Polonezköy is not an easy village to visit as there is no public transportation. One must rent a car, or a bus as we did. The road leading to the village is full of twists and turns and beautiful green forests. From the moment you leave the city you are immediately filled with a sense of traveling back through time. Arriving in the village you see roadside vendors selling fresh produce and quaint homes that have survived for more than a 170 years.
Polonezköy, also known as Adampol, is a small Polish village on the outskirts of the Asian side of Istanbul. It was founded in 1842 by a Polish Prince and at it’s most populated remained small with less than 250 Polish immigrants residing there. Today it is a popular tourist attraction for those in Istanbul wishing to escape the concrete and bustle of the city.
Our day started with meeting at Beşiktaş and taking a chartered bus to the village. Most of us were prepared for a bus ride that would take at least an hour. Instead we arrived within forty-five minutes due to one of those rare days where Istanbul traffic doesn’t leave you at a standstill. The ride took us through areas of wealth where the houses left us in absolute awe followed by a forest of green that most of us hadn’t seen since arriving in Istanbul. The village may be considered part of Istanbul, but it was clear we were entering a different world and time altogether.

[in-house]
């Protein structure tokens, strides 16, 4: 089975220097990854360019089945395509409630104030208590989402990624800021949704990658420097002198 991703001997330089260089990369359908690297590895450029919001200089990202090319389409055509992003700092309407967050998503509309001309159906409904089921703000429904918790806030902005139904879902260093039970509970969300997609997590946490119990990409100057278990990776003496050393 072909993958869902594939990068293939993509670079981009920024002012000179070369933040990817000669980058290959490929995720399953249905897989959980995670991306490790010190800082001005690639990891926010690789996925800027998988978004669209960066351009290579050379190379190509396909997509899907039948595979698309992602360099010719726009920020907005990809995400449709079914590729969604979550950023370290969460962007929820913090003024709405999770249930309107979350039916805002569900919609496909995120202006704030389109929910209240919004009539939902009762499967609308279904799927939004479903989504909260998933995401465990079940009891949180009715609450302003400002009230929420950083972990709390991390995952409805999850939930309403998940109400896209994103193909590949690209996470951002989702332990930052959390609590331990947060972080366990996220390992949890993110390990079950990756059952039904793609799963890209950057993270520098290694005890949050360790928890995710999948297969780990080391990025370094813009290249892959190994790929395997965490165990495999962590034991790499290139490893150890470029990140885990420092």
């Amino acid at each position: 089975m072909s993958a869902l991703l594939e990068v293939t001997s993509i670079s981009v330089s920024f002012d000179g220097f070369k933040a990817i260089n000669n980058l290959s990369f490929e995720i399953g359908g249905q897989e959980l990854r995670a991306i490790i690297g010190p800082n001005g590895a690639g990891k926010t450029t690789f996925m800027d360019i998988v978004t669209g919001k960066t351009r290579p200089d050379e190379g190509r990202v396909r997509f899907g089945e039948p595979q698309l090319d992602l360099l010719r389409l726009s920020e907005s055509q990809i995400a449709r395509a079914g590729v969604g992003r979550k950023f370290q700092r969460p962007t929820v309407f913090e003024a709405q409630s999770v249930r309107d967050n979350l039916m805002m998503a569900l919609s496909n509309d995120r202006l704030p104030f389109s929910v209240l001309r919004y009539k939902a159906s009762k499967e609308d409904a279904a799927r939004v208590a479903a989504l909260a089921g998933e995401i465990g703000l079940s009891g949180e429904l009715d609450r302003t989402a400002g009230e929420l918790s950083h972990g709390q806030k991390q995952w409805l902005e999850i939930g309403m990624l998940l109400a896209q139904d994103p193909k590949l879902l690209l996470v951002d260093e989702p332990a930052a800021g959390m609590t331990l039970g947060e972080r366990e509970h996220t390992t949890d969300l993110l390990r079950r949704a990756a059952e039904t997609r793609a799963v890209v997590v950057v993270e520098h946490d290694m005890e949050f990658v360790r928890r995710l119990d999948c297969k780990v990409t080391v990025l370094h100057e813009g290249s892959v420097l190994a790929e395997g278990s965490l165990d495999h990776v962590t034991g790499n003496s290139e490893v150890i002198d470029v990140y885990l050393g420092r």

After arriving in the village we visited the local market to gather snacks for a picnic. The market was small and carried every kind of snack and treat one could imagine. After making our purchases we walked along an unpaved road lined with vendors selling jewelry, crafts, scarves, and clothes. The items on display were beautiful but expensive as Polonezköy is more popular with the affluent of Istanbul.
We eventually arrived at a gate that led into a garden of wildflowers that ended at a small, historic home named Anı Evi, or the Memorial House of Zofia Rizi. It is one of the oldest houses in Polonezköy and has been converted into a small museum. The house is filled with photographs of famous Polish immigrants who had lived in or visited the village. Much of the house remains as it was when it was inhabited with beds and wardrobes on display, family photo albums tucked into corners, portraits of the Virgin Mary still in place.
Our visit to Anı Evi was followed by a leisurely walk through the forests on a trail that is frequented by the many visitors seeking fresh air and an escape from the concrete jungle. We were met with many signs indicating this was a forest that was protected by Turkish environmental laws and that the siting of deer was common. We ended our walk with a picnic in a large field with incredible views of the hills surrounding and protecting this safe haven of history. Many games of football and volleyball were enjoyed along with simply laying in the sun and taking it all in. After hours of relaxation we ended our day with unexpected visits from men offering horse rides across the field for five liras. Many in our group took up the offer. The result of tall guys on somewhat smaller horses was a site that had many of us laughing for hours after.
Polonezköy might be a bit of a journey to reach if you do not have access to your own transportation, but it is certainly worth every mile it takes to arrive. It is a village situated in a forest that makes you feel as though you took a time machine to reach it. You leave with a sense of history and a peace that can seldom be felt amidst the concrete and rush of everyday Istanbul life.